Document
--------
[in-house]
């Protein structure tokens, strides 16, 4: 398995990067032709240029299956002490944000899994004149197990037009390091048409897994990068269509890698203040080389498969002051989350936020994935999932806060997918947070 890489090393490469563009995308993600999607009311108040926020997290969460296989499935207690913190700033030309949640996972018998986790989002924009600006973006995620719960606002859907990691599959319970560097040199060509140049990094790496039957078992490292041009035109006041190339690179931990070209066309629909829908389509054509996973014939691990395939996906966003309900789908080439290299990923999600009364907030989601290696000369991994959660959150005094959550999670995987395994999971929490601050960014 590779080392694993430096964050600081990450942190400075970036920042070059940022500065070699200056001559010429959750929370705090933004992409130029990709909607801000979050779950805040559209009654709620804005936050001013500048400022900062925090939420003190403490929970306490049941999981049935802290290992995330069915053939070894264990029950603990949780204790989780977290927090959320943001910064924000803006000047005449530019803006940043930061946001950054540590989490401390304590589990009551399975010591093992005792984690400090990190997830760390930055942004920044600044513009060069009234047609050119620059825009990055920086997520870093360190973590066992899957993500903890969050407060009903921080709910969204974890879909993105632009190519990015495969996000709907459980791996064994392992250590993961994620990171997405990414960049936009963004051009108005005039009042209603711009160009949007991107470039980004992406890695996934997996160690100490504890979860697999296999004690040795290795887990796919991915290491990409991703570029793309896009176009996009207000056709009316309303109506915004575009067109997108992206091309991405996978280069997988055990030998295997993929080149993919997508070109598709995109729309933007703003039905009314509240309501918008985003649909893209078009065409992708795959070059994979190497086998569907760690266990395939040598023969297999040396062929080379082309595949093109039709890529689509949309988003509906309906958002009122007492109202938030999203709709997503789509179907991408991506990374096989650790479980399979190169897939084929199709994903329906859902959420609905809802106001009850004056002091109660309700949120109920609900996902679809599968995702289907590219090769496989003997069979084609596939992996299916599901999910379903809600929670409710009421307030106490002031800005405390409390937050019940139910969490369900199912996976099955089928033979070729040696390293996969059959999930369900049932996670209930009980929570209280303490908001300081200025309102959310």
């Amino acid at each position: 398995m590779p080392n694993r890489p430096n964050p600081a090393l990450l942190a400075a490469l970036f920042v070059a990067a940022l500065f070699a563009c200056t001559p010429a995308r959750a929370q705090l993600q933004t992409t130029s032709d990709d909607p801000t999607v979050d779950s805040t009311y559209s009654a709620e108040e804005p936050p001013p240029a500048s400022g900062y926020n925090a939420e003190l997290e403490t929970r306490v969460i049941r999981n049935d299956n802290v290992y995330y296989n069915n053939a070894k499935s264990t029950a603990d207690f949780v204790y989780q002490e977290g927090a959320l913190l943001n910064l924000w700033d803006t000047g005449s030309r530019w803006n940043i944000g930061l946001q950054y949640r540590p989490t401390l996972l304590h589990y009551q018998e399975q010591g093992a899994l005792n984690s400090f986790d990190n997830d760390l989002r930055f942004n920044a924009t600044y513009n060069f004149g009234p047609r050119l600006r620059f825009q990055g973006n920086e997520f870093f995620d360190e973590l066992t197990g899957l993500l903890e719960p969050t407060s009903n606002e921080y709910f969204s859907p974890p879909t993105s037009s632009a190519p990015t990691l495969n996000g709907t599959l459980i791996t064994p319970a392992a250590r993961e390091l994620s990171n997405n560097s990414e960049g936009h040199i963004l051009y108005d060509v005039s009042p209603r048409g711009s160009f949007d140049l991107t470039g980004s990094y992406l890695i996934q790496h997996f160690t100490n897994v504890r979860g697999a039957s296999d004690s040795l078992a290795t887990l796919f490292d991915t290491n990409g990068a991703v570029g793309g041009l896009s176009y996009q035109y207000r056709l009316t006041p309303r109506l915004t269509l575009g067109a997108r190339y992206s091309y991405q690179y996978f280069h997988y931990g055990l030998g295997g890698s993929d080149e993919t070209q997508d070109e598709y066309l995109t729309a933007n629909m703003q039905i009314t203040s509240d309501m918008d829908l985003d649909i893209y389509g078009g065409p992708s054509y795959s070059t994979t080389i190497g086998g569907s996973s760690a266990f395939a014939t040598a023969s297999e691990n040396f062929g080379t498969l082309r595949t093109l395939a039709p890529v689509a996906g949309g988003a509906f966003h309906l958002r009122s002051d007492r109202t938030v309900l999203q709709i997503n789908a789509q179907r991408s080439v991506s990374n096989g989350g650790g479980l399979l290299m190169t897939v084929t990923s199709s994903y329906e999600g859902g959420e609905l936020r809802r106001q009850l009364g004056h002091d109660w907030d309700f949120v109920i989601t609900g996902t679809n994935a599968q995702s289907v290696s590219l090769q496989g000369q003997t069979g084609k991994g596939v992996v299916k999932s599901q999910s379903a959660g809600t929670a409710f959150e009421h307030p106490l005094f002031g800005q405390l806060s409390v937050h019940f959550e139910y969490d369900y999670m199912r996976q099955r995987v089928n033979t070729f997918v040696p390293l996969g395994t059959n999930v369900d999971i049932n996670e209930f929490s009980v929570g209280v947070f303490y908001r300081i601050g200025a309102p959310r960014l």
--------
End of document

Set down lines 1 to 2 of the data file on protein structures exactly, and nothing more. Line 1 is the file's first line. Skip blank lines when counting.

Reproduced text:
[in-house]
């Protein structure tokens, strides 16, 4: 398995990067032709240029299956002490944000899994004149197990037009390091048409897994990068269509890698203040080389498969002051989350936020994935999932806060997918947070 890489090393490469563009995308993600999607009311108040926020997290969460296989499935207690913190700033030309949640996972018998986790989002924009600006973006995620719960606002859907990691599959319970560097040199060509140049990094790496039957078992490292041009035109006041190339690179931990070209066309629909829908389509054509996973014939691990395939996906966003309900789908080439290299990923999600009364907030989601290696000369991994959660959150005094959550999670995987395994999971929490601050960014 590779080392694993430096964050600081990450942190400075970036920042070059940022500065070699200056001559010429959750929370705090933004992409130029990709909607801000979050779950805040559209009654709620804005936050001013500048400022900062925090939420003190403490929970306490049941999981049935802290290992995330069915053939070894264990029950603990949780204790989780977290927090959320943001910064924000803006000047005449530019803006940043930061946001950054540590989490401390304590589990009551399975010591093992005792984690400090990190997830760390930055942004920044600044513009060069009234047609050119620059825009990055920086997520870093360190973590066992899957993500903890969050407060009903921080709910969204974890879909993105632009190519990015495969996000709907459980791996064994392992250590993961994620990171997405990414960049936009963004051009108005005039009042209603711009160009949007991107470039980004992406890695996934997996160690100490504890979860697999296999004690040795290795887990796919991915290491990409991703570029793309896009176009996009207000056709009316309303109506915004575009067109997108992206091309991405996978280069997988055990030998295997993929080149993919997508070109598709995109729309933007703003039905009314509240309501918008985003649909893209078009065409992708795959070059994979190497086998569907760690266990395939040598023969297999040396062929080379082309595949093109039709890529689509949309988003509906309906958002009122007492109202938030999203709709997503789509179907991408991506990374096989650790479980399979190169897939084929199709994903329906859902959420609905809802106001009850004056002091109660309700949120109920609900996902679809599968995702289907590219090769496989003997069979084609596939992996299916599901999910379903809600929670409710009421307030106490002031800005405390409390937050019940139910969490369900199912996976099955089928033979070729040696390293996969059959999930369900049932996670209930009980929570209280303490908001300081200025309102959310």